When a Hallmark Christmas movie airs on television, my family knows the remote is mine. No snickering or interrupting either, thank you very much.
I sigh at the end of every movie, but there’s also a snort of disbelief. My life doesn’t resemble a Hallmark movie in anything but the most general terms: I have a family I love. That’s where the similarities end.
Let’s face it. For most of us there’s a huge chasm between the perfect home and holiday we see on television—and the reality gathered in the still-smoky kitchen. (It’s a well-known fact in my family that dinner is ready when the smoke alarm goes off.)
There’s a lot of pressure during the holidays, a push-pull between expectation and reality that can suck all the joy out of the season—if we let it.
I remind myself of these things every year, so I thought I’d share my top 4 tips for a joy-filled, non-hallmark holiday season:
Stop trying for perfection
Growing up, one of my family members drove herself (and everyone else) crazy every year in her desperate quest to create the perfect holiday. From the decorations to the food, everything had to be just so. By the time Christmas arrived, she was exhausted and short-tempered and too worn out to enjoy any of it.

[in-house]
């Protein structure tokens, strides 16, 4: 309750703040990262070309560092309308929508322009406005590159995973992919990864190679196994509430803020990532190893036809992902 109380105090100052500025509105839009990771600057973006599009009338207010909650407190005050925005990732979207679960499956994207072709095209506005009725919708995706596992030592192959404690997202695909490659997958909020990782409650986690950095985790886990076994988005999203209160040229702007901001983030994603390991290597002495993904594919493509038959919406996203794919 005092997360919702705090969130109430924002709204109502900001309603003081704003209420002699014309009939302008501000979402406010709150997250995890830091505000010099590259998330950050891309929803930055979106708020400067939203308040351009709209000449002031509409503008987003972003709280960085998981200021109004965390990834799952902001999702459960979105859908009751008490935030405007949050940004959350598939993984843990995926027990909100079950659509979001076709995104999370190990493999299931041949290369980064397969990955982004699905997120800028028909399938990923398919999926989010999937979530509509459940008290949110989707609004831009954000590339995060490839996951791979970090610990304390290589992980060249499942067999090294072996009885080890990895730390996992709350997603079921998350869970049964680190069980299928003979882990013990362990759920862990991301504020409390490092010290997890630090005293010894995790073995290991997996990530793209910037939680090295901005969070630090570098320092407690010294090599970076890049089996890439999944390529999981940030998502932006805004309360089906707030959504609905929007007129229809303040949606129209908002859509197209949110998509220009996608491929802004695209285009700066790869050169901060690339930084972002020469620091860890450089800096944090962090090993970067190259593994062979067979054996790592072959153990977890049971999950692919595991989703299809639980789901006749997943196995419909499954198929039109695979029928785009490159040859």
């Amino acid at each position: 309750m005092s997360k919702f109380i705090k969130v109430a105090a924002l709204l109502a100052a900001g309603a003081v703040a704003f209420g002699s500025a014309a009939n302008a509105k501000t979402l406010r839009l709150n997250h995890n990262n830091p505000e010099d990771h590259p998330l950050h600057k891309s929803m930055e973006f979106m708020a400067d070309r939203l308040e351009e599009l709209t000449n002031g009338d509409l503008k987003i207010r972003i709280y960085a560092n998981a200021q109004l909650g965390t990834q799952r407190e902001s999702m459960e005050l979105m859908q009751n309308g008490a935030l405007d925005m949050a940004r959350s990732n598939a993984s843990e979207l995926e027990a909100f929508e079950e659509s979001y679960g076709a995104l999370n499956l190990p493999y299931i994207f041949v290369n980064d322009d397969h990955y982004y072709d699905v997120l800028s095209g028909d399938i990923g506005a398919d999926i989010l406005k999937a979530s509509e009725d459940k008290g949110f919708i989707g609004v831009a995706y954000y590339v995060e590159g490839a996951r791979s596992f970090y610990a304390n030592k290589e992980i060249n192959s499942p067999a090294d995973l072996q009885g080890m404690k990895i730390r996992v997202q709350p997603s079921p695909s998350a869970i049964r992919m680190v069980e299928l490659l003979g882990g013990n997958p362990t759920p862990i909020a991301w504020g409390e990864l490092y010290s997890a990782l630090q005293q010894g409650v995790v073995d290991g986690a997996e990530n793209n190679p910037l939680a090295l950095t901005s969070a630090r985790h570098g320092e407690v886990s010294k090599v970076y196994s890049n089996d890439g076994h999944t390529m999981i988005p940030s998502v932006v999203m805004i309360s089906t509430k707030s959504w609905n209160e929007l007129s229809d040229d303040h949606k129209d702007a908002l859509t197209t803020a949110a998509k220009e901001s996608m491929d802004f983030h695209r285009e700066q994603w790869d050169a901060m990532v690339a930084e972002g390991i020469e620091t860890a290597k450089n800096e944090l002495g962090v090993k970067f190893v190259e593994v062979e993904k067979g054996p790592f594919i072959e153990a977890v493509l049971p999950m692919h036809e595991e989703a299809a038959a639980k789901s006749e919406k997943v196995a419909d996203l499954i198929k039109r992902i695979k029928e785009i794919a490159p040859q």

But then my children’s paternal grandmother showed me a better way. She always served simple food, heaped with so much love and acceptance that people were eager for an invite to her house.
So serve love. Everything else is merely a side dish.
Adjust your expectations
Will every family member be at every holiday gathering? Sadly, no, and that can be a bitter pill to swallow. To expect it is to set yourself up for disappointment. Rather, make it a point to enjoy every moment you can with the loved ones able to be there. Take pictures. Reminisce. Hug.
Often, holiday disasters and misadventures are the stories that become family lore, told and retold for years to come. We still laugh about the year someone put German wurst (sausage) amongst the Christmas tree branches, prompting the family dog to attempt tree-climbing.
Instead of lamenting what isn’t, be thankful for what is. Count your blessings, on paper, if necessary. We don’t have to look far to find someone worse off than we are. Reach out and be a secret Santa in someone’s life. I’ve learned that the best recipe for joy is to look outside my own skin.
Those are my best suggestions for a Merry Christmas from my much-loved, non-Hallmark family. I’d love to hear your ideas.
PS–I love to read Christmas fiction this time of year. If you do too, my Christmas e-book, The Christmas Gift is available free to anyone who signs up to receive my newsletter. Or, if you know someone who would enjoy the story, The Christmas Gift is also available for $.99 on Amazon.com. I’d love to hear what you think of it.